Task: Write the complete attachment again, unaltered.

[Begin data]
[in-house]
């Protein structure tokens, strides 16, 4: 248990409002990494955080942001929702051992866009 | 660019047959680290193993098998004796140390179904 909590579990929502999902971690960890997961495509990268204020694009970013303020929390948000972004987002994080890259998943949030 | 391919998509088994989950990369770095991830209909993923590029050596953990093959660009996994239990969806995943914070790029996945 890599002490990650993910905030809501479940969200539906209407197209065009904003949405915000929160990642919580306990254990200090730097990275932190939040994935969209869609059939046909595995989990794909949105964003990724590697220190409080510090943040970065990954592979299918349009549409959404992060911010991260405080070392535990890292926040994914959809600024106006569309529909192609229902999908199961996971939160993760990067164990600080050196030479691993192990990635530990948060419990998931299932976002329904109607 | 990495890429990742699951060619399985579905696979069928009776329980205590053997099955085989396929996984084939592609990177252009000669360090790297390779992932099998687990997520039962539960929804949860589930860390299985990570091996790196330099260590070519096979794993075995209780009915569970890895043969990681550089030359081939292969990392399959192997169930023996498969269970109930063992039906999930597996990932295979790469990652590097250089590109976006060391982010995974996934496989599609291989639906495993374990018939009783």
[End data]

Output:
[in-house]
């Protein structure tokens, strides 16, 4: 248990409002990494955080942001929702051992866009 | 660019047959680290193993098998004796140390179904 909590579990929502999902971690960890997961495509990268204020694009970013303020929390948000972004987002994080890259998943949030 | 391919998509088994989950990369770095991830209909993923590029050596953990093959660009996994239990969806995943914070790029996945 890599002490990650993910905030809501479940969200539906209407197209065009904003949405915000929160990642919580306990254990200090730097990275932190939040994935969209869609059939046909595995989990794909949105964003990724590697220190409080510090943040970065990954592979299918349009549409959404992060911010991260405080070392535990890292926040994914959809600024106006569309529909192609229902999908199961996971939160993760990067164990600080050196030479691993192990990635530990948060419990998931299932976002329904109607 | 990495890429990742699951060619399985579905696979069928009776329980205590053997099955085989396929996984084939592609990177252009000669360090790297390779992932099998687990997520039962539960929804949860589930860390299985990570091996790196330099260590070519096979794993075995209780009915569970890895043969990681550089030359081939292969990392399959192997169930023996498969269970109930063992039906999930597996990932295979790469990652590097250089590109976006060391982010995974996934496989599609291989639906495993374990018939009783």